FORT WORTH The grounds surrounding Trimble Tech High School are clean and trim. Jesus Ojeda helped get things in shape this summer.

'We'd be sweeping, buffing, mowing yards and doing straight yard work,' he said.

Jesus was told he'd be paid $8 an hour, 30 hours a week, for 15 days of work. He was among about 100 students who worked outside and in at more than 20 Fort Worth Independent School District campuses as part of a Good Hands Crew program created by The Rev. Kyev Tatum.

'Approximately 7,500 hours,' is the time Tatum estimates students worked, 'at roughly about $70,000 for staff and students.'

But Tatum said the district is now refusing to pay the 70-grand because there was no signed contract for the work.

'They are hiding behind the legality,' he said. 'So you tell me what it's about, if it's not about race?'

Tatum said he received verbal permission for the program from former Fort Worth ISD Superintendent Walter Dansby, who left the district in early June.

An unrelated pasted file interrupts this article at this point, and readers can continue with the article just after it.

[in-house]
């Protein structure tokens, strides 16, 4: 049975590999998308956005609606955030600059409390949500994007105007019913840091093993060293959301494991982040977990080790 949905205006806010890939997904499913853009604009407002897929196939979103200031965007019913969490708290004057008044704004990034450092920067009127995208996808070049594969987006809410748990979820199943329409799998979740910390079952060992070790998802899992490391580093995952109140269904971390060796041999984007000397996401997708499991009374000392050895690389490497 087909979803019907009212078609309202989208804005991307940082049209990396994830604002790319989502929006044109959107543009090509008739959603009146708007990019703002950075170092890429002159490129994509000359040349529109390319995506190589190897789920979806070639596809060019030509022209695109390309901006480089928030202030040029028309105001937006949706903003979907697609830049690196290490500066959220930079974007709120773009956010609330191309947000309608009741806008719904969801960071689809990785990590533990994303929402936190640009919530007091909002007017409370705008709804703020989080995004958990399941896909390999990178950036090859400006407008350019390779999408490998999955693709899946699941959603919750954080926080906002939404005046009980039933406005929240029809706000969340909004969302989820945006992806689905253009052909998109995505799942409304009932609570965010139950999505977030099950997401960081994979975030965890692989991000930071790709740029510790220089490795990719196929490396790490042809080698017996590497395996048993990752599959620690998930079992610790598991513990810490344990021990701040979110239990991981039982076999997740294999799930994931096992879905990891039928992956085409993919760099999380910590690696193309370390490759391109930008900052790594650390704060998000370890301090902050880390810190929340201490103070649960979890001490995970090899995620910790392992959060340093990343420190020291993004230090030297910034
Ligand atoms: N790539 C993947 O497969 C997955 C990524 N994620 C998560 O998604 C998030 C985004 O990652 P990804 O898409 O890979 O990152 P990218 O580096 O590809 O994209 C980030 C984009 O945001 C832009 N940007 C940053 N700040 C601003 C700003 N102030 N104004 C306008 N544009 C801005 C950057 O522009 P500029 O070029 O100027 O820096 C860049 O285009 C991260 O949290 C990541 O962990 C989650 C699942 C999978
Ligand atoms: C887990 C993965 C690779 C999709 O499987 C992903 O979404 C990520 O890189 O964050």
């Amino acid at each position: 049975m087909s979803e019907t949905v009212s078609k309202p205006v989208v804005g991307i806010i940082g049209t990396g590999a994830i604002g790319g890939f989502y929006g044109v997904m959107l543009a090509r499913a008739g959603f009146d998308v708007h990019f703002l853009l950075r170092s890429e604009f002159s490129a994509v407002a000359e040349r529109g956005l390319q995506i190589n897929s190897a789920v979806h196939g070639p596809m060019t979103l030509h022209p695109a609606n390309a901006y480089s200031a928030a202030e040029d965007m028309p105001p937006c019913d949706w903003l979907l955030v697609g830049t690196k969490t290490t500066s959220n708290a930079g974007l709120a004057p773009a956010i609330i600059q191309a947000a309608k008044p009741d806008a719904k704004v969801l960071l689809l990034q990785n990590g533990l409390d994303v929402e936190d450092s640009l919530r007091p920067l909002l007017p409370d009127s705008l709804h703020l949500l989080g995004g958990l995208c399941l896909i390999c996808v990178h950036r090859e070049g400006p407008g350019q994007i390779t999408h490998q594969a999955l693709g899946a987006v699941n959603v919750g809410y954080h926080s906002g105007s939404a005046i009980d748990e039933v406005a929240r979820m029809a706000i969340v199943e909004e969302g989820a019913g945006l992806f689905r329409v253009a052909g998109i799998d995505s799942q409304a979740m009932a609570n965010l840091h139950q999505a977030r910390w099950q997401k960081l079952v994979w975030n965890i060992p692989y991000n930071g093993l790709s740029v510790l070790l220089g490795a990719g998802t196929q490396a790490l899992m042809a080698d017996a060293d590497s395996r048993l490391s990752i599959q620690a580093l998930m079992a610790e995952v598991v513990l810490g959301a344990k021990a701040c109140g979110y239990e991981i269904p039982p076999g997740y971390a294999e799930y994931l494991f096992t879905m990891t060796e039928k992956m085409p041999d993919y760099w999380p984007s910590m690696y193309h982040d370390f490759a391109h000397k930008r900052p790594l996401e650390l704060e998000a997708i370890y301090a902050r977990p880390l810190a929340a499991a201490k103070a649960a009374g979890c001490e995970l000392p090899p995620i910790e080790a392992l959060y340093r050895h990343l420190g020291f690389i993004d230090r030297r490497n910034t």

But the district provided News 8 with a rejection e-mail sent in May. It says, in part, 'the program was not approved,' and 'the maintenance department cannot fund the program.'

Fort Worth ISD spokesman Clint Bond said they are now investigating who let the students on campus this summer.

'Principals may not have been at the campus, and the campus may only have been monitored by a by custodian,' Bond said.

The school spokesman said while the district feels a moral obligation to pay the students, it also has an obligation to taxpayers.

The district cannot hire underage workers. It would also need school board approval for a program that costs $70,000.

Parents showed up at the administration building Tuesday morning to fill out complaints and ask for an explanation.

'These kids, they deserve to get paid,' said Aisha Waller.

'Just do the right thing for the kids,' urged W.L. Pinchback.

Jesus Ojeda said he is $750 for his labor.

'I was planning on using it for my community college and helping my mom pay some bills,' he said.

Jesus and other students and parents hope they don't have to learn an expensive lesson.


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